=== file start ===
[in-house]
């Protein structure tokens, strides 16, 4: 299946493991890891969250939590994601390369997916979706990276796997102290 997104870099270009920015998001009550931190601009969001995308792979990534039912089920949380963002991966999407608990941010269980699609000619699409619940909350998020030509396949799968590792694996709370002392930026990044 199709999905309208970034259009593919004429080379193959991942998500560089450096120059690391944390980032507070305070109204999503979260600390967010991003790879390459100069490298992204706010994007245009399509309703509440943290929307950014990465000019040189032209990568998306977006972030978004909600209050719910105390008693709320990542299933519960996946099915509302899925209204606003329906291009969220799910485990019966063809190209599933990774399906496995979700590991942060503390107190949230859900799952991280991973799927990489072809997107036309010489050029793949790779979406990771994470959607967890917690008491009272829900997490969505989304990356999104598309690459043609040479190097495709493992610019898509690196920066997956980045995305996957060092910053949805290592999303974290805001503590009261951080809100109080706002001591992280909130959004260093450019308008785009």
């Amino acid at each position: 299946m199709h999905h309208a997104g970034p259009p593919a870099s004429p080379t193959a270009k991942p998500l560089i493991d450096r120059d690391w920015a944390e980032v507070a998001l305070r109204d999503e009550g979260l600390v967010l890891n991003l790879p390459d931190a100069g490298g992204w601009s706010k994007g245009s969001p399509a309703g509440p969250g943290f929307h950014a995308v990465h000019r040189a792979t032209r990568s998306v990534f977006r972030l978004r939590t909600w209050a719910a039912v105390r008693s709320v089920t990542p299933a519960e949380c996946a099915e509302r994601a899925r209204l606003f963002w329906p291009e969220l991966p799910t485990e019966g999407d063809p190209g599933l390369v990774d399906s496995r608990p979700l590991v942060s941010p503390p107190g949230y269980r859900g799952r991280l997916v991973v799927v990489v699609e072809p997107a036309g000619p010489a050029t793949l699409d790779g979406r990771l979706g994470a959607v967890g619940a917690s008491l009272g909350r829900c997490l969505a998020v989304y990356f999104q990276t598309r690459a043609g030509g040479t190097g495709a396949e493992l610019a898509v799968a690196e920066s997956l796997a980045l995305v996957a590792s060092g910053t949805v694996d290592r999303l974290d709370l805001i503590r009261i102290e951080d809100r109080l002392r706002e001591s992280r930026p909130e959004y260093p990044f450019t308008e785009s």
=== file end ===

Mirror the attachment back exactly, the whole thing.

[in-house]
């Protein structure tokens, strides 16, 4: 299946493991890891969250939590994601390369997916979706990276796997102290 997104870099270009920015998001009550931190601009969001995308792979990534039912089920949380963002991966999407608990941010269980699609000619699409619940909350998020030509396949799968590792694996709370002392930026990044 199709999905309208970034259009593919004429080379193959991942998500560089450096120059690391944390980032507070305070109204999503979260600390967010991003790879390459100069490298992204706010994007245009399509309703509440943290929307950014990465000019040189032209990568998306977006972030978004909600209050719910105390008693709320990542299933519960996946099915509302899925209204606003329906291009969220799910485990019966063809190209599933990774399906496995979700590991942060503390107190949230859900799952991280991973799927990489072809997107036309010489050029793949790779979406990771994470959607967890917690008491009272829900997490969505989304990356999104598309690459043609040479190097495709493992610019898509690196920066997956980045995305996957060092910053949805290592999303974290805001503590009261951080809100109080706002001591992280909130959004260093450019308008785009």
């Amino acid at each position: 299946m199709h999905h309208a997104g970034p259009p593919a870099s004429p080379t193959a270009k991942p998500l560089i493991d450096r120059d690391w920015a944390e980032v507070a998001l305070r109204d999503e009550g979260l600390v967010l890891n991003l790879p390459d931190a100069g490298g992204w601009s706010k994007g245009s969001p399509a309703g509440p969250g943290f929307h950014a995308v990465h000019r040189a792979t032209r990568s998306v990534f977006r972030l978004r939590t909600w209050a719910a039912v105390r008693s709320v089920t990542p299933a519960e949380c996946a099915e509302r994601a899925r209204l606003f963002w329906p291009e969220l991966p799910t485990e019966g999407d063809p190209g599933l390369v990774d399906s496995r608990p979700l590991v942060s941010p503390p107190g949230y269980r859900g799952r991280l997916v991973v799927v990489v699609e072809p997107a036309g000619p010489a050029t793949l699409d790779g979406r990771l979706g994470a959607v967890g619940a917690s008491l009272g909350r829900c997490l969505a998020v989304y990356f999104q990276t598309r690459a043609g030509g040479t190097g495709a396949e493992l610019a898509v799968a690196e920066s997956l796997a980045l995305v996957a590792s060092g910053t949805v694996d290592r999303l974290d709370l805001i503590r009261i102290e951080d809100r109080l002392r706002e001591s992280r930026p909130e959004y260093p990044f450019t308008e785009s």